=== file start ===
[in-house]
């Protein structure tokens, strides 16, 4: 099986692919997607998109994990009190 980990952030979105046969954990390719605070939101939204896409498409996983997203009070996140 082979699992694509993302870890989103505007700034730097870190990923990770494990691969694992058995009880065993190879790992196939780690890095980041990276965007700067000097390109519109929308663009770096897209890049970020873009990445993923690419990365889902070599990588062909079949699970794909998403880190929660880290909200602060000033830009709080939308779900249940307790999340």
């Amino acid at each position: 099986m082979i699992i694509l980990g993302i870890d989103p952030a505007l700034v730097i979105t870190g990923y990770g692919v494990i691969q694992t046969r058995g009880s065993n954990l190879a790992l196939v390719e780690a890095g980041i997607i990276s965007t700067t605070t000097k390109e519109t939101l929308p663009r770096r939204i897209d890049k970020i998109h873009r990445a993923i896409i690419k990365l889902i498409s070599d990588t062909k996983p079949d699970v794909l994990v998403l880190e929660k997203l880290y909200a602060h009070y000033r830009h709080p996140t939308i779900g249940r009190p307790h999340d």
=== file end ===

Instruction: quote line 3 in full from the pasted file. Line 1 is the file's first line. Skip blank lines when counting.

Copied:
């Amino acid at each position: 099986m082979i699992i694509l980990g993302i870890d989103p952030a505007l700034v730097i979105t870190g990923y990770g692919v494990i691969q694992t046969r058995g009880s065993n954990l190879a790992l196939v390719e780690a890095g980041i997607i990276s965007t700067t605070t000097k390109e519109t939101l929308p663009r770096r939204i897209d890049k970020i998109h873009r990445a993923i896409i690419k990365l889902i498409s070599d990588t062909k996983p079949d699970v794909l994990v998403l880190e929660k997203l880290y909200a602060h009070y000033r830009h709080p996140t939308i779900g249940r009190p307790h999340d």